Coldest day in August, really?

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"The coldest day of the year right in the middle of August, and you let the fire go out." (12)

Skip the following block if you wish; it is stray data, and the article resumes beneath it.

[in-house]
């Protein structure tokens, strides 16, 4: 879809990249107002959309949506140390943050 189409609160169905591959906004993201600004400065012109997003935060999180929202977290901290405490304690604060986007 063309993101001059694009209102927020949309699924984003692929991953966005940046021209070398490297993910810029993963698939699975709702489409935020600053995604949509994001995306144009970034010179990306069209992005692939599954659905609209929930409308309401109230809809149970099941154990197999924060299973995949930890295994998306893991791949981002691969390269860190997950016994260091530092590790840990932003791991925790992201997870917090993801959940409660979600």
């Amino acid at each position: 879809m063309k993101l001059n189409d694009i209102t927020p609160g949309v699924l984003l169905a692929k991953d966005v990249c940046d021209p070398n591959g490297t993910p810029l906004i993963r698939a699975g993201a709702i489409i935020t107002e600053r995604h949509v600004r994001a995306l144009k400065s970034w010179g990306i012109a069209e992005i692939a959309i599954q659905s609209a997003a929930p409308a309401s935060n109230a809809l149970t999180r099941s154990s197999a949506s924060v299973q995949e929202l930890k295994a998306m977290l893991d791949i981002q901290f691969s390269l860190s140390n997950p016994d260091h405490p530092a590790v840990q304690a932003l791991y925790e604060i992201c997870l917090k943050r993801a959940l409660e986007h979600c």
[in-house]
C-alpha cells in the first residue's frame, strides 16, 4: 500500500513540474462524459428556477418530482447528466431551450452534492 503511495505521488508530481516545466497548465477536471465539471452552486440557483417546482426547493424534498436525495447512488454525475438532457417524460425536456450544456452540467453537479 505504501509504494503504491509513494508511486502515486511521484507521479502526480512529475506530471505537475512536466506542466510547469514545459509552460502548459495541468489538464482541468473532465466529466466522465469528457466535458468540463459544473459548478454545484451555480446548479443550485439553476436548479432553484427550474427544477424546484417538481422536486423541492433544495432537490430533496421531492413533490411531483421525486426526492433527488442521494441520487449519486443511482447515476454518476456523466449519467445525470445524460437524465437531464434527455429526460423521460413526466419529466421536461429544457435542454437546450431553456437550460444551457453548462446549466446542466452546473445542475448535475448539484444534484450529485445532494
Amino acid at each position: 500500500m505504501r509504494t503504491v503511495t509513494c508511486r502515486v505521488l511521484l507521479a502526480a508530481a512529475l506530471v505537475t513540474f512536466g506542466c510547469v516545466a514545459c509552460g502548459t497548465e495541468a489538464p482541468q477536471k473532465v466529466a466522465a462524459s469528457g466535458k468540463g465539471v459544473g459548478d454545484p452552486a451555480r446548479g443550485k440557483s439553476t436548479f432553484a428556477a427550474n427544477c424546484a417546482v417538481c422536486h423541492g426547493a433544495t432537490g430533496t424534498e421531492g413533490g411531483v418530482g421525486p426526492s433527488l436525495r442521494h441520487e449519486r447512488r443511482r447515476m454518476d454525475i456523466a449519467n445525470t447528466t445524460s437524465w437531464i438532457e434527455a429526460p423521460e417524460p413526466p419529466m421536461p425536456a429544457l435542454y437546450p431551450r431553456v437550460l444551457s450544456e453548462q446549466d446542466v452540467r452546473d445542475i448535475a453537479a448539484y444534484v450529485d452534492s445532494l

Wilder's comic and yet bizarre approach to satire in his play, The Skin of Our Teeth, made it a difficult start for me to get into this play.  Once I got moving though, it seemed still a very strange sense of approach that Wilder takes to get his message of the struggles of humanity through to the audience.  His use of all of the famous historical events that most people are at least aware of, if not totally educated on, he counts on our association with these things.  With the quote above Wilder gives a sense that most of the audience is going to think he is off his rocker to say that a day in August is one the coldest days, and who would have a fire going on a day in August, when normally we experience the hottest days of summer.  The sense of puzzlement and confusion set in immediately to me, and I feel most people would think the same.  But if we are following Wilder's set up, he is showing you that his character's statements, such as through Sabina "I don't understand a single work of it, anyway, - all about the troubles of the human race has gone through, there's a subject for you.  Besides, the author hasn't made up his silly mind as to whether we're all living back in caves or in the New Jersey today, and that's the way it is all the way through."  (11)  Wilder's use of repeated statements, settings, etc., such as repeating that it's cold in Act 1, such as the dinosaur says, "It's cold." (15), shows that like the continued life cycle repetition we must always keep that desire to continue on, such as his reference not to let the fire die out, or we die.  Wilder uses certain settings, words, names, weather, characters and events in history and pulls them all together into this crazy little play by appealing to each person in the audience.  Wilder is showing through all of these we all will have a personal story, maybe not directly related due to the era it came from but that we can relate it to, by use of dinosaurs and mammoths, the invention of the wheel, the ice age, depressions, wars, and his characters stopping the play and speaking to the audience.  In all of these methods he is showing that even through each catastrophe humanity can pull through it somehow as long as they desire to.  Wilder shows that the way of pulling through each disaster in time is through Mr. Antrobus and his speeches, such as "We've come along ways.  We've learned. We're learning.  And the steps of our journey are marked for us here."  Wilder's depiction of the many struggles in life, and through all of these time eras proves that it may be a difficult battle for humanity to continue climbing upward but we must never lose that desire to start building again and to begin again.   

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